A mother took her four-year-old for an admissions interview at a private school. During the course of the meeting, the headmaster asked the young boy to draw a man and a woman, which the child did.
''Who is the man?'' the headmaster asked, pointing to the the drawing.
''It's a man,'' the boy answered, since he had not been asked to draw anyone in particular.
''But who is it,'' she persisted.
''It's a man,'' the boy answered again. But sensing that the headmaster wanted an answer badly, he blurted out, ''It's George Washington.''
Muriel Silberstein-Storfer coordinator of the parent-child workshops at the Metropolitan Museum of Art in New York, relates this incident as a case of adult expectations imposed on a child's work.
''Children will make up as many stories as parents ask of them,'' she says. ''When children start explaining things away, the parent is satisfied, but the children become less and less involved with artistic expression.''
Mrs. Silberstein-Storfer believes children should not be asked for an explanation of their work unless it is offered; the visual statement is enough in itself, especially for a young child. Later, when school-age children are asked to represent themes in their work, such as ''a place where an animal lives ,'' or ''a place where I like to go with my family,'' explanations may be in order.
''What is it?'' questions can quickly erode self-confidence and stifle creativity, says author Peggy Jenkins in ''Art for the Fun of It'' (Prentice Hall Inc.: Englewood Cliffs, N.J. $6.95). For young children who generally produce nonrepresentational art, a more appropriate question might be ''How did you do this?'' This question is easy for children to respond to since they are often more wrapped up in the the process than the final result.
If the parent or teacher refers to a child's scribbles from the beginning as ''designs,'' the child will have an answer to any ''What is it?'' questions, and he or she will not feel obligated to produce drawings of only recognizable objects.
When commenting on a child's work, adults should acknowledge the piece in a way that can't be misinterpreted, says Ms. Jenkins. They should try to avoid value judgements and praise the effort rather than the product.
Indiscriminate praise and comments, such as ''That's gorgeous'' or ''Great,'' have little meaning for a child, and after too many superlatives, he or she may start to doubt the adult's sincerity.
Instead, experienced art teachers advise adults to make specific remarks about the artwork, mentioning an original idea, a new form, an unusual texture, or a graceful line. This will often help children see something in their work they may have overlooked.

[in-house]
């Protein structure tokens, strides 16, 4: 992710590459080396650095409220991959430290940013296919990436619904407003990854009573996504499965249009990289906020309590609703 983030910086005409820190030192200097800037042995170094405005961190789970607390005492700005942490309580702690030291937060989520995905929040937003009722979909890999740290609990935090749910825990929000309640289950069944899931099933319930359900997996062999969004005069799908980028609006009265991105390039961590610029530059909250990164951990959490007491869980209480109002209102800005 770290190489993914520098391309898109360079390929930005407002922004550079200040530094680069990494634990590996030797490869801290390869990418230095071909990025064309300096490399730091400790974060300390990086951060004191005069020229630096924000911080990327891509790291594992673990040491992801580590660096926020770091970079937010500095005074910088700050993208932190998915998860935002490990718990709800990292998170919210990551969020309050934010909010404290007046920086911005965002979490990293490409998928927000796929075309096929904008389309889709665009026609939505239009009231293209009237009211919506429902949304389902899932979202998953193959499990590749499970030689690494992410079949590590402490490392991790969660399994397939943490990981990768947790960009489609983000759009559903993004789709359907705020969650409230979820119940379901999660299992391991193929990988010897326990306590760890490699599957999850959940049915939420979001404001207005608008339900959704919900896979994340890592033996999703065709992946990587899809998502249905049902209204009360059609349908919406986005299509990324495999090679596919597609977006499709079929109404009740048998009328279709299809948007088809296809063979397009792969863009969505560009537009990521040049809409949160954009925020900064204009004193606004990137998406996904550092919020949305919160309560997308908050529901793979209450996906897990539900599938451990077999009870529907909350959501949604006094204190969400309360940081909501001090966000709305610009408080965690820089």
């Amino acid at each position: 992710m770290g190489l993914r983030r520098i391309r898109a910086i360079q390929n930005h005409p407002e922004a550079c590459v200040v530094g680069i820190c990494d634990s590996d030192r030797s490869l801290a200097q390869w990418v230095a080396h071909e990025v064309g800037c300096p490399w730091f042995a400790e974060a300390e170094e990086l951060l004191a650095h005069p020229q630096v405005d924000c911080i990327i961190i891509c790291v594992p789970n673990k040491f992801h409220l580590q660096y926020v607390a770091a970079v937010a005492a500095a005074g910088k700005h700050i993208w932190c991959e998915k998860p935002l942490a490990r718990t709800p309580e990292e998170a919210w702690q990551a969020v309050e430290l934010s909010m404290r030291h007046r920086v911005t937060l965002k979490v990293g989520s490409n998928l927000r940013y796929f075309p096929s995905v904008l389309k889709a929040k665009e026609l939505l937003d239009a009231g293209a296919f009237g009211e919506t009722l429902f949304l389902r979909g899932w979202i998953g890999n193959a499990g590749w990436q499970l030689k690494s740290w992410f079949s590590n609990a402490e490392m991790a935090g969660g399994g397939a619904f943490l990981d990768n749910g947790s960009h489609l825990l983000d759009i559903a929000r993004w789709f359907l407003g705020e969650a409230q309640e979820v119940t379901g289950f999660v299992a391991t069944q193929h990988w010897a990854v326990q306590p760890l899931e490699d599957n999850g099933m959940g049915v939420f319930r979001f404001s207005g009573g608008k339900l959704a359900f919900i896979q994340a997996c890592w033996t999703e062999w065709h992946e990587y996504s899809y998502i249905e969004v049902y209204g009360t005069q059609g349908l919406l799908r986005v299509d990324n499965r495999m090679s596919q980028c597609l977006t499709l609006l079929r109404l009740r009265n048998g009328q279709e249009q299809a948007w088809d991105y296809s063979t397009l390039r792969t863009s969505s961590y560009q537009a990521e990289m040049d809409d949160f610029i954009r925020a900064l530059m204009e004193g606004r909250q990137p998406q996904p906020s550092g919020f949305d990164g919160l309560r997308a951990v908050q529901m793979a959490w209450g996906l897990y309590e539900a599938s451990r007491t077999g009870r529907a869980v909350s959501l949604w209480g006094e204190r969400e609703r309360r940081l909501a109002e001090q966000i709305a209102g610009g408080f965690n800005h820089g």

When parents and children are both working on art projects, Muriel Silberstein-Storfer reminds parents to remember a child's point of view. Adults should never say, ''That's wrong'' or, in an effort to be encouraging, ''Yours is better than mine.'' She believes it is more helpful to say, perhaps, ''That's the way you see it. I see it a different way.''
Parents and teachers should also resist any temptation to tamper with a child's work to make it look the way they think it should look.
''Parents often do not understand where the learning is happening, and are impatient for the final result,'' says Mrs. Silberstein-Storfer. Parents should avoid comparing their child's work with that of others of the same age. Rather, they should realize children develop at their own rate and their work will improve naturally. Choosing an art class
A good way to get a taste of art is to enroll in a class. Before signing up, try to visit the class in action and observe the teacher's attitude, Mrs. Silberstein-Storfer advises. Look to see whether the instructor encourages personal experimentation or an imitation of his or her own style of work. If the projects come out looking too similar, the teacher may be saying and doing too much.
Art teachers should be sensitive to the feelings of the students and encourage growth of the individual. Instructors who make comparisons between students may be establishing an undesirable competitive atmosphere.
The class should also convey a sense of order.
''People often do not realize the importance of the proper structure and setting,'' says Mrs. Silberstein-Storfer. Most art programs offer a tactile experience but the children don't really learn anything, she finds.
Teachers should be explicit about rules and procedures, and they should make it very clear which materials are to be used and which are not. This does not mean the studio facility itself has to be fancy, but there should be someone in charge with enough experience to know how to set things up.